Think of other market areas, and how you feel towards the buying or purchasing of an item. Prepared to pay a little more because you really really want that one? Or, are you prepared to wait or haggle to get the best price knowing there’s a possibility that you may miss out on that one because another buyer comes on the scene.
Turn it around, would you sell your precious much loved item for less to the first buyer, or are you stubborn and will only sell for the asking price (if not more).
And then there's buying and selling amongst your friends, just how much do you like them! And how much do you want their friendship afterwards!

Whether its pajamas or pyjamas, the relationship must be fair. With respect, each must listen to the other. Are you a just slave or are you a liberated person?
Take the Nike example; will your $1.50 return fulfil your needs? Are you entrepreneurial enough to seek a bigger stake in your client’s profits? After all your efforts are going to make your client richer. You have to decide in the end.

One last comment about selling yourself short; If you end up doing that, it depreciates the value of everyone else’s work. Next time you may get less.

You must also be consistent, you either have value or not. Offering a cheap price just to get a foot in the door does not work, in fact I would say it would have a negative effect, your client will become nervous about asking you to do things because they cannot 'grow' that gut feeling they need to price a job in advance of you seeing it.

My first answer to their enquiry would be "how much is it worth?” that way you know what sort of ball park you and they are playing in, and then go with your gut. Approaching it from the other way around, i.e. tendering the lowest price will leave you feeling like a slave, unappreciated and totally used when you find out they were actually prepared to pay you double your asking price ~ had you just asked!

Planet13




msg:4414283
 7:45 pm on Feb 4, 2012 (gmt 0)

What value do you bring to the client?

You have to figure out how much money they will be able to make off of YOUR services to them. Then you figure out a reasonable percentage to charge.

If they will be able to make / save a lot of money from your services, then you can charge them more.

Think about a landlord for a building with a storefront in it.

what he charges in rent has little relationship to what he or she may have paid for the building, or how much it cost them to go to university when they were younger.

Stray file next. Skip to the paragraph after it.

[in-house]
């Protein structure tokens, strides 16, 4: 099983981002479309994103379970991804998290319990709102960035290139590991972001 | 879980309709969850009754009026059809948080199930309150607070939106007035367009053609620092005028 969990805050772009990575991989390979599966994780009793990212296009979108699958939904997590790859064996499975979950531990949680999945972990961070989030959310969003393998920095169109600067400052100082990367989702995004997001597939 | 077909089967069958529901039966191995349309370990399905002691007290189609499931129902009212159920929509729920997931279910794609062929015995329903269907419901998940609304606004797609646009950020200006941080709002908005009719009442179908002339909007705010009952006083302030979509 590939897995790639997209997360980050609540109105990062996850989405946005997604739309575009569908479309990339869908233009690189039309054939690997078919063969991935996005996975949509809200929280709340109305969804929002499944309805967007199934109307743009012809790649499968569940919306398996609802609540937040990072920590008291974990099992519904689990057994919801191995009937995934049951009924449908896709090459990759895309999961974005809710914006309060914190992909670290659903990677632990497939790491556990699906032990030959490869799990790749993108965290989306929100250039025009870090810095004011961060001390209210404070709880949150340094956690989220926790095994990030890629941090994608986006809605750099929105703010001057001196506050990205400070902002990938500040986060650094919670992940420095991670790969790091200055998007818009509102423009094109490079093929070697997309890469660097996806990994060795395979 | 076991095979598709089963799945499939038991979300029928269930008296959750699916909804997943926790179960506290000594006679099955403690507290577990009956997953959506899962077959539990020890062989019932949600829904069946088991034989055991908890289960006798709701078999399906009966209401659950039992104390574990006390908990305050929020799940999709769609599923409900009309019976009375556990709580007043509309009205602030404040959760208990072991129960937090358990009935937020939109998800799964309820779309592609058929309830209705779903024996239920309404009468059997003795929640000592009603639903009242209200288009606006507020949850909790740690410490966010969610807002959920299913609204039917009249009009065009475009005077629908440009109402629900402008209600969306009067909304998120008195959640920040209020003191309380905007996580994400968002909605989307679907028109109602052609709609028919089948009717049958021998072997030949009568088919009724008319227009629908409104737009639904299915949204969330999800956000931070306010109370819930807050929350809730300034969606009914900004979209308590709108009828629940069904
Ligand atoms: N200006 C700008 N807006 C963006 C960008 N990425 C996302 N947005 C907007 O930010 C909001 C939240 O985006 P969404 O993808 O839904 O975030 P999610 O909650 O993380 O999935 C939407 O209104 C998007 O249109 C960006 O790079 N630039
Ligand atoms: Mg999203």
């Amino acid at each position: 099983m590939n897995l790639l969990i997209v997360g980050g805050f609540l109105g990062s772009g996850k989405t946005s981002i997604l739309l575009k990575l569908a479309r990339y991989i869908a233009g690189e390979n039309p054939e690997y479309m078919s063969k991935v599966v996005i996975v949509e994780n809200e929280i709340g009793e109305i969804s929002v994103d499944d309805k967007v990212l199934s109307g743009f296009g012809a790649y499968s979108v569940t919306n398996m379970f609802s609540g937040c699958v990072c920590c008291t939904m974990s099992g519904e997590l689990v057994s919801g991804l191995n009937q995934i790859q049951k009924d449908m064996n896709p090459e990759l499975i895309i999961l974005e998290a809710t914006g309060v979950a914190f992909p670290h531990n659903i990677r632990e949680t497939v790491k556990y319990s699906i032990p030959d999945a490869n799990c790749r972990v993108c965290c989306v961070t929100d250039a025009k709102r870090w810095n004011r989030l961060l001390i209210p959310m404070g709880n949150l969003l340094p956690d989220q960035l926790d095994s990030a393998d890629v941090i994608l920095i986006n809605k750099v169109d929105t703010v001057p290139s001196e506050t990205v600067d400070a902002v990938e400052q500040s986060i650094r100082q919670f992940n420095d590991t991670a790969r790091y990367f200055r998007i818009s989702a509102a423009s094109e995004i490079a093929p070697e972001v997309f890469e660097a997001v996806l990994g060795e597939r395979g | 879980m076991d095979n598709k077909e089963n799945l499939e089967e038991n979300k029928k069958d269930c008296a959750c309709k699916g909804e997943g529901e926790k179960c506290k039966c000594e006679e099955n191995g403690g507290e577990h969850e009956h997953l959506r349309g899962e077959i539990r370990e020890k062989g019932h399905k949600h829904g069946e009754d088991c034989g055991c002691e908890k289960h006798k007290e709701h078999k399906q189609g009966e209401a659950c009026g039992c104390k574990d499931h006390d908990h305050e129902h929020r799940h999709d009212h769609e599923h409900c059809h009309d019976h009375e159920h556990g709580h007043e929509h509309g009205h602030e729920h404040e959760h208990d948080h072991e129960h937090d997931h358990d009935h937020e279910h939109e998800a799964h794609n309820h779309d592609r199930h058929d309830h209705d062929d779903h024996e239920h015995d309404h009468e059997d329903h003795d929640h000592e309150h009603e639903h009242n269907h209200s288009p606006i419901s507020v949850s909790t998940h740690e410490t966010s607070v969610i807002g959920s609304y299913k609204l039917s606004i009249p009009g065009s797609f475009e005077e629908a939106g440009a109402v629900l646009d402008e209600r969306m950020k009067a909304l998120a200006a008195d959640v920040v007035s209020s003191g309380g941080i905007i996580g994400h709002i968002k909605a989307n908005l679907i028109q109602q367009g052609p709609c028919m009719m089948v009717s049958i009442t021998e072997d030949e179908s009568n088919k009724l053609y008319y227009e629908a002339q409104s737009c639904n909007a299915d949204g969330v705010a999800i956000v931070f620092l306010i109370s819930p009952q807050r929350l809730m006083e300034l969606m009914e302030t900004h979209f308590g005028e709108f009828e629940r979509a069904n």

What they charge for rent is based mostly on what they expect the TENANT of the building to be able to generate by being at that location.

If the building is in a location that is going to help the tenant generate more sales, then the landlord can charge more money.

~~~~~~~

Same thing for residential housing / apartments: If you live in a place that is close to good job opportunities, the landlord will charge more. If the place is far away from good job opportunities, the landlord will charge less.

Planet13




msg:4414288
 7:53 pm on Feb 4, 2012 (gmt 0)

You must also be consistent, you either have value or not. Offering a cheap price just to get a foot in the door does not work, in fact I would say it would have a negative effect, your client will become nervous about asking you to do things because they cannot 'grow' that gut feeling they need to price a job in advance of you seeing it.


I think if you make it ABSOLUTELY CLEAR that you are doing it at a discounted price as a ONE TIME OFFER so they can take a low-risk chance, and that you make it known that your normal rate is much higher, then it might be ok.

But you would have to make it know that your normal rates are much higher, and that this is just a special, one-time offer. You have to also be confident that you are well worth your normal, higher-priced rate, and that your value can be seen clearly when they receive your work.

Lawyers will do pro-bono work to get their name out there for publicity. they still charge their regular clients top dollar.

When I was a freelance journalist, I charged more than others. I also spent A LOT MORE TIME editing my own work. The editors would choose me because they knew they only had to spend five to 10 minutes on one of my articles instead of having to have it rewritten by a copywriter and then having to re-edit it themselves.